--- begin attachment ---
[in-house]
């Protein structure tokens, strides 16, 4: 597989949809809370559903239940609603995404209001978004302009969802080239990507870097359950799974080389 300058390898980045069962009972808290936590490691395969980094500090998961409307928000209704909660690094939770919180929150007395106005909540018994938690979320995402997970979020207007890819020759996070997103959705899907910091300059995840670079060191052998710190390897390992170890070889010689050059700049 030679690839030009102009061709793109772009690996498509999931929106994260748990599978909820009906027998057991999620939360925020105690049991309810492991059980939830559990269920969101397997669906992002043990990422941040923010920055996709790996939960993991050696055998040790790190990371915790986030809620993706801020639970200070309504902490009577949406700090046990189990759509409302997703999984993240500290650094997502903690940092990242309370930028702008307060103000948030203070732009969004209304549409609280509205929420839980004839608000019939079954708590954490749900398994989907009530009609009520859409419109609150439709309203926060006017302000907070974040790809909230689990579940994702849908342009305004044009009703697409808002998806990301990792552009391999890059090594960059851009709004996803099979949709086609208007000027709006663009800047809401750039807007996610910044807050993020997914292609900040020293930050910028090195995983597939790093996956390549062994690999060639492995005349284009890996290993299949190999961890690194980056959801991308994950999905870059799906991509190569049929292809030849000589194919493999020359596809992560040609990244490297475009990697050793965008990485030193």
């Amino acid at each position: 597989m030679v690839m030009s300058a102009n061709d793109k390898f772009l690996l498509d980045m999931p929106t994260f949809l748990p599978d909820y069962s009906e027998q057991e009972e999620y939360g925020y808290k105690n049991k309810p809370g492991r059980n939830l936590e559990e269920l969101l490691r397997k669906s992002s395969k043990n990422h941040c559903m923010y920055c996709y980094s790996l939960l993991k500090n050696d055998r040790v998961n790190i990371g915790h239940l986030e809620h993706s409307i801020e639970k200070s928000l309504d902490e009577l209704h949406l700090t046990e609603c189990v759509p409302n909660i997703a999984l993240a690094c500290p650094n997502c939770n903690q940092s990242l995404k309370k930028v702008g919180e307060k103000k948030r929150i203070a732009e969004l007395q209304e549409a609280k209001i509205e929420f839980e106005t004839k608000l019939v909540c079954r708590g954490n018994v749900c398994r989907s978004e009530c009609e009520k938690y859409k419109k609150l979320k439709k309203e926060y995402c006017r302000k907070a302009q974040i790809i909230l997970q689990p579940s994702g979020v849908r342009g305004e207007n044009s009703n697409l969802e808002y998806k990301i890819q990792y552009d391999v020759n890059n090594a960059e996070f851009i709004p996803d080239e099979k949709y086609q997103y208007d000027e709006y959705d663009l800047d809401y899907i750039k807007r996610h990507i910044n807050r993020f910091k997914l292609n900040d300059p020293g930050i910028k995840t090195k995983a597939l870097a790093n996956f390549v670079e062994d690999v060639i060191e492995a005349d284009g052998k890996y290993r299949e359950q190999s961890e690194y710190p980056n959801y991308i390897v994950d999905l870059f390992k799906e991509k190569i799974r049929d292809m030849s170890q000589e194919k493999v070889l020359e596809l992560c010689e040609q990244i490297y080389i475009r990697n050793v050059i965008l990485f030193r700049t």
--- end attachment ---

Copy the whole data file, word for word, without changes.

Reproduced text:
[in-house]
């Protein structure tokens, strides 16, 4: 597989949809809370559903239940609603995404209001978004302009969802080239990507870097359950799974080389 300058390898980045069962009972808290936590490691395969980094500090998961409307928000209704909660690094939770919180929150007395106005909540018994938690979320995402997970979020207007890819020759996070997103959705899907910091300059995840670079060191052998710190390897390992170890070889010689050059700049 030679690839030009102009061709793109772009690996498509999931929106994260748990599978909820009906027998057991999620939360925020105690049991309810492991059980939830559990269920969101397997669906992002043990990422941040923010920055996709790996939960993991050696055998040790790190990371915790986030809620993706801020639970200070309504902490009577949406700090046990189990759509409302997703999984993240500290650094997502903690940092990242309370930028702008307060103000948030203070732009969004209304549409609280509205929420839980004839608000019939079954708590954490749900398994989907009530009609009520859409419109609150439709309203926060006017302000907070974040790809909230689990579940994702849908342009305004044009009703697409808002998806990301990792552009391999890059090594960059851009709004996803099979949709086609208007000027709006663009800047809401750039807007996610910044807050993020997914292609900040020293930050910028090195995983597939790093996956390549062994690999060639492995005349284009890996290993299949190999961890690194980056959801991308994950999905870059799906991509190569049929292809030849000589194919493999020359596809992560040609990244490297475009990697050793965008990485030193």
């Amino acid at each position: 597989m030679v690839m030009s300058a102009n061709d793109k390898f772009l690996l498509d980045m999931p929106t994260f949809l748990p599978d909820y069962s009906e027998q057991e009972e999620y939360g925020y808290k105690n049991k309810p809370g492991r059980n939830l936590e559990e269920l969101l490691r397997k669906s992002s395969k043990n990422h941040c559903m923010y920055c996709y980094s790996l939960l993991k500090n050696d055998r040790v998961n790190i990371g915790h239940l986030e809620h993706s409307i801020e639970k200070s928000l309504d902490e009577l209704h949406l700090t046990e609603c189990v759509p409302n909660i997703a999984l993240a690094c500290p650094n997502c939770n903690q940092s990242l995404k309370k930028v702008g919180e307060k103000k948030r929150i203070a732009e969004l007395q209304e549409a609280k209001i509205e929420f839980e106005t004839k608000l019939v909540c079954r708590g954490n018994v749900c398994r989907s978004e009530c009609e009520k938690y859409k419109k609150l979320k439709k309203e926060y995402c006017r302000k907070a302009q974040i790809i909230l997970q689990p579940s994702g979020v849908r342009g305004e207007n044009s009703n697409l969802e808002y998806k990301i890819q990792y552009d391999v020759n890059n090594a960059e996070f851009i709004p996803d080239e099979k949709y086609q997103y208007d000027e709006y959705d663009l800047d809401y899907i750039k807007r996610h990507i910044n807050r993020f910091k997914l292609n900040d300059p020293g930050i910028k995840t090195k995983a597939l870097a790093n996956f390549v670079e062994d690999v060639i060191e492995a005349d284009g052998k890996y290993r299949e359950q190999s961890e690194y710190p980056n959801y991308i390897v994950d999905l870059f390992k799906e991509k190569i799974r049929d292809m030849s170890q000589e194919k493999v070889l020359e596809l992560c010689e040609q990244i490297y080389i475009r990697n050793v050059i965008l990485f030193r700049t």